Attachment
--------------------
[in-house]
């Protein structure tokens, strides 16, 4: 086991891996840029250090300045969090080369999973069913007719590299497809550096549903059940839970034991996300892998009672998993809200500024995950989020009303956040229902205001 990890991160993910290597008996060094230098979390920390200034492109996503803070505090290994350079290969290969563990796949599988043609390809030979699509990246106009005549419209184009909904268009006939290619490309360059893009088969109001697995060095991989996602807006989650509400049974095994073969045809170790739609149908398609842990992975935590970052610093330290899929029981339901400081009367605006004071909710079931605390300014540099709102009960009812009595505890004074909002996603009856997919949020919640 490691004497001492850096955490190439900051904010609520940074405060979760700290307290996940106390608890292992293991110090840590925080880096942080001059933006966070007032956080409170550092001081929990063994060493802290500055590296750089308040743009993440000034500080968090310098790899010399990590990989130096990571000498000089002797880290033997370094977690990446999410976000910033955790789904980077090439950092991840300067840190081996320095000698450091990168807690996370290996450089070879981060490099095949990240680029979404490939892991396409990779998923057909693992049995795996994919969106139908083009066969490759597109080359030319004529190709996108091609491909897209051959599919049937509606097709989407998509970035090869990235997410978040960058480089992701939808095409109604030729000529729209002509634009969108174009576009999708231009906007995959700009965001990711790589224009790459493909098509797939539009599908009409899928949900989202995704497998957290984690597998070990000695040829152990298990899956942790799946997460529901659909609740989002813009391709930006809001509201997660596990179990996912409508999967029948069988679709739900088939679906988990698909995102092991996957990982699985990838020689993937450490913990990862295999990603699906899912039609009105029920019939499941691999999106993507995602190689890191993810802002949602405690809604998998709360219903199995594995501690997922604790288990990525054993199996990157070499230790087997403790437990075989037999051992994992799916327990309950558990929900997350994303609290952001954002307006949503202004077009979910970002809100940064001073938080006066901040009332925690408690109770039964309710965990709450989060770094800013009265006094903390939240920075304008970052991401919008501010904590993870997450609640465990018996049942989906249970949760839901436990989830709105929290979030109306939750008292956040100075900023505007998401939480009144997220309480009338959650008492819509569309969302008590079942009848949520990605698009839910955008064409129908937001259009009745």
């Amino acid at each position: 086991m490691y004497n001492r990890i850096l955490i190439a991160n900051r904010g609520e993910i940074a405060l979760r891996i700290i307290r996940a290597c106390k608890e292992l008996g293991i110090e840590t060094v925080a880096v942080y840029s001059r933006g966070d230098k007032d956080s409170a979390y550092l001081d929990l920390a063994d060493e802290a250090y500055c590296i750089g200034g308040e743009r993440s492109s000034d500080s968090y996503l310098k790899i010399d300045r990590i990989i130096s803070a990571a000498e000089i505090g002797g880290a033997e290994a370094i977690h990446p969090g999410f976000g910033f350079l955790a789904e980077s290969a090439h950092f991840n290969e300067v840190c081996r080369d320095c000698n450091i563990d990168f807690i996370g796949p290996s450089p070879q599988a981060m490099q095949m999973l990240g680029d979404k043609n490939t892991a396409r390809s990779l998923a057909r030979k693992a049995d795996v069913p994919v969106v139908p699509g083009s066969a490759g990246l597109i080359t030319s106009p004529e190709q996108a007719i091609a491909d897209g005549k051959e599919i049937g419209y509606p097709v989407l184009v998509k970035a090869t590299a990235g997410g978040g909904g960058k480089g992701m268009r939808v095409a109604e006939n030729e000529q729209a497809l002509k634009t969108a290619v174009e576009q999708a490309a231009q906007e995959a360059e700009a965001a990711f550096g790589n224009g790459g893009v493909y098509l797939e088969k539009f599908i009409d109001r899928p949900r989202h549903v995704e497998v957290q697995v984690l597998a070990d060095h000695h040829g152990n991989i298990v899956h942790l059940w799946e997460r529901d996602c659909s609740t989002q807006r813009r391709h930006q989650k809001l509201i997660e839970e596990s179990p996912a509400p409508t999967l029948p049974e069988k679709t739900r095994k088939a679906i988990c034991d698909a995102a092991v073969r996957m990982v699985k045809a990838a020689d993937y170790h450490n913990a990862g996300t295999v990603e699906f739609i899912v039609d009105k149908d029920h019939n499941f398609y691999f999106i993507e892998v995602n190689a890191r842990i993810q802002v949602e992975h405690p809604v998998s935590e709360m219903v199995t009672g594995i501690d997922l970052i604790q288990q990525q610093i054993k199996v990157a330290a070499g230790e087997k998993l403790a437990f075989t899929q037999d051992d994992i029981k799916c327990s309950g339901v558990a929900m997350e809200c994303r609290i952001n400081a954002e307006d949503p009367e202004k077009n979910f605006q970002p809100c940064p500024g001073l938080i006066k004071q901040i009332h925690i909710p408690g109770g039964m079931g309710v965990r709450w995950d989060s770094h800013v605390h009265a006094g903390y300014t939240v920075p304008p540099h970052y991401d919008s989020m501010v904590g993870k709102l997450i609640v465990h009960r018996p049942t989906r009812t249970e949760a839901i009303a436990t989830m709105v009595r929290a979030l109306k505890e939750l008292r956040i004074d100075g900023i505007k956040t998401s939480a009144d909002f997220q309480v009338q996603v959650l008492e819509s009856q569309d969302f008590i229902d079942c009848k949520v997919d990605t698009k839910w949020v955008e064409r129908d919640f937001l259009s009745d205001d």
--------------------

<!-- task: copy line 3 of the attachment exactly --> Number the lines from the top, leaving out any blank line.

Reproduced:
């Amino acid at each position: 086991m490691y004497n001492r990890i850096l955490i190439a991160n900051r904010g609520e993910i940074a405060l979760r891996i700290i307290r996940a290597c106390k608890e292992l008996g293991i110090e840590t060094v925080a880096v942080y840029s001059r933006g966070d230098k007032d956080s409170a979390y550092l001081d929990l920390a063994d060493e802290a250090y500055c590296i750089g200034g308040e743009r993440s492109s000034d500080s968090y996503l310098k790899i010399d300045r990590i990989i130096s803070a990571a000498e000089i505090g002797g880290a033997e290994a370094i977690h990446p969090g999410f976000g910033f350079l955790a789904e980077s290969a090439h950092f991840n290969e300067v840190c081996r080369d320095c000698n450091i563990d990168f807690i996370g796949p290996s450089p070879q599988a981060m490099q095949m999973l990240g680029d979404k043609n490939t892991a396409r390809s990779l998923a057909r030979k693992a049995d795996v069913p994919v969106v139908p699509g083009s066969a490759g990246l597109i080359t030319s106009p004529e190709q996108a007719i091609a491909d897209g005549k051959e599919i049937g419209y509606p097709v989407l184009v998509k970035a090869t590299a990235g997410g978040g909904g960058k480089g992701m268009r939808v095409a109604e006939n030729e000529q729209a497809l002509k634009t969108a290619v174009e576009q999708a490309a231009q906007e995959a360059e700009a965001a990711f550096g790589n224009g790459g893009v493909y098509l797939e088969k539009f599908i009409d109001r899928p949900r989202h549903v995704e497998v957290q697995v984690l597998a070990d060095h000695h040829g152990n991989i298990v899956h942790l059940w799946e997460r529901d996602c659909s609740t989002q807006r813009r391709h930006q989650k809001l509201i997660e839970e596990s179990p996912a509400p409508t999967l029948p049974e069988k679709t739900r095994k088939a679906i988990c034991d698909a995102a092991v073969r996957m990982v699985k045809a990838a020689d993937y170790h450490n913990a990862g996300t295999v990603e699906f739609i899912v039609d009105k149908d029920h019939n499941f398609y691999f999106i993507e892998v995602n190689a890191r842990i993810q802002v949602e992975h405690p809604v998998s935590e709360m219903v199995t009672g594995i501690d997922l970052i604790q288990q990525q610093i054993k199996v990157a330290a070499g230790e087997k998993l403790a437990f075989t899929q037999d051992d994992i029981k799916c327990s309950g339901v558990a929900m997350e809200c994303r609290i952001n400081a954002e307006d949503p009367e202004k077009n979910f605006q970002p809100c940064p500024g001073l938080i006066k004071q901040i009332h925690i909710p408690g109770g039964m079931g309710v965990r709450w995950d989060s770094h800013v605390h009265a006094g903390y300014t939240v920075p304008p540099h970052y991401d919008s989020m501010v904590g993870k709102l997450i609640v465990h009960r018996p049942t989906r009812t249970e949760a839901i009303a436990t989830m709105v009595r929290a979030l109306k505890e939750l008292r956040i004074d100075g900023i505007k956040t998401s939480a009144d909002f997220q309480v009338q996603v959650l008492e819509s009856q569309d969302f008590i229902d079942c009848k949520v997919d990605t698009k839910w949020v955008e064409r129908d919640f937001l259009s009745d205001d």